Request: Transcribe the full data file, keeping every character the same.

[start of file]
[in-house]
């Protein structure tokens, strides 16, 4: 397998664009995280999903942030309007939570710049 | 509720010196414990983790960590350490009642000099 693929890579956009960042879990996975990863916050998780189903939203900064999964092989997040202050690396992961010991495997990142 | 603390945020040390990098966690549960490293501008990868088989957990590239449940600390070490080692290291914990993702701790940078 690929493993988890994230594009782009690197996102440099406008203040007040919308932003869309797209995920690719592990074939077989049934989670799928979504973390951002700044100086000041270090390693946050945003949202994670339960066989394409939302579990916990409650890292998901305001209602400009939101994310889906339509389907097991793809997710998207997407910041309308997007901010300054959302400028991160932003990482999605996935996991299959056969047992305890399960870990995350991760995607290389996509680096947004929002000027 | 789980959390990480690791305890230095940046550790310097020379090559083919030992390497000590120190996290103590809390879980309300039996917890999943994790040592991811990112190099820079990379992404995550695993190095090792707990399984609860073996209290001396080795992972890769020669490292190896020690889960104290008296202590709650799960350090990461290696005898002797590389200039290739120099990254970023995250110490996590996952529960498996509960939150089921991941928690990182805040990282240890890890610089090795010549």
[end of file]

[in-house]
């Protein structure tokens, strides 16, 4: 397998664009995280999903942030309007939570710049 | 509720010196414990983790960590350490009642000099 693929890579956009960042879990996975990863916050998780189903939203900064999964092989997040202050690396992961010991495997990142 | 603390945020040390990098966690549960490293501008990868088989957990590239449940600390070490080692290291914990993702701790940078 690929493993988890994230594009782009690197996102440099406008203040007040919308932003869309797209995920690719592990074939077989049934989670799928979504973390951002700044100086000041270090390693946050945003949202994670339960066989394409939302579990916990409650890292998901305001209602400009939101994310889906339509389907097991793809997710998207997407910041309308997007901010300054959302400028991160932003990482999605996935996991299959056969047992305890399960870990995350991760995607290389996509680096947004929002000027 | 789980959390990480690791305890230095940046550790310097020379090559083919030992390497000590120190996290103590809390879980309300039996917890999943994790040592991811990112190099820079990379992404995550695993190095090792707990399984609860073996209290001396080795992972890769020669490292190896020690889960104290008296202590709650799960350090990461290696005898002797590389200039290739120099990254970023995250110490996590996952529960498996509960939150089921991941928690990182805040990282240890890890610089090795010549």